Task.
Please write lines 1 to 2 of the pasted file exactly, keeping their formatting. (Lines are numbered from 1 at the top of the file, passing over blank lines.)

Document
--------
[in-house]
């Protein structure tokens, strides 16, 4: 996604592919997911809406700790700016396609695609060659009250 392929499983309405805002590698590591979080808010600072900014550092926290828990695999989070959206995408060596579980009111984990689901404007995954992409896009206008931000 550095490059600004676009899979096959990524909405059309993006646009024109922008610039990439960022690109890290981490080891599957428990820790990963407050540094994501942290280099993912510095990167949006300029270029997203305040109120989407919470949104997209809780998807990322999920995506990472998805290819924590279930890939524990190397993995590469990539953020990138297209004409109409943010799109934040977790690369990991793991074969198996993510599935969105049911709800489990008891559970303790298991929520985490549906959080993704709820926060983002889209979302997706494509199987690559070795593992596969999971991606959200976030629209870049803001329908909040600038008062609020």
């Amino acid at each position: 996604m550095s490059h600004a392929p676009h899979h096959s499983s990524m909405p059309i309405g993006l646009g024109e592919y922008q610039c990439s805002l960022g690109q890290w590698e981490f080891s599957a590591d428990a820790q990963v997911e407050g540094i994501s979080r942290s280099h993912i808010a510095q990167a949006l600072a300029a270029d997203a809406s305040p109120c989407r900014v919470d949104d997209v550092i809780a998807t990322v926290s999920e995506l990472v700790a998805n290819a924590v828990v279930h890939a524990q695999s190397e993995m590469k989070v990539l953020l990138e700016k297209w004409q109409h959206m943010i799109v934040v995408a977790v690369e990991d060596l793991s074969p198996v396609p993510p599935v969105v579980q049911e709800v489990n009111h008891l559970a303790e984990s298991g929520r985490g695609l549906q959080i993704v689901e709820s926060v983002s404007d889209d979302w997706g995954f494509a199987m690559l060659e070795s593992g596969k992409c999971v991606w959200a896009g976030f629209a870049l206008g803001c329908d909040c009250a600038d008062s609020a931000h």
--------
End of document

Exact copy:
[in-house]
């Protein structure tokens, strides 16, 4: 996604592919997911809406700790700016396609695609060659009250 392929499983309405805002590698590591979080808010600072900014550092926290828990695999989070959206995408060596579980009111984990689901404007995954992409896009206008931000 550095490059600004676009899979096959990524909405059309993006646009024109922008610039990439960022690109890290981490080891599957428990820790990963407050540094994501942290280099993912510095990167949006300029270029997203305040109120989407919470949104997209809780998807990322999920995506990472998805290819924590279930890939524990190397993995590469990539953020990138297209004409109409943010799109934040977790690369990991793991074969198996993510599935969105049911709800489990008891559970303790298991929520985490549906959080993704709820926060983002889209979302997706494509199987690559070795593992596969999971991606959200976030629209870049803001329908909040600038008062609020």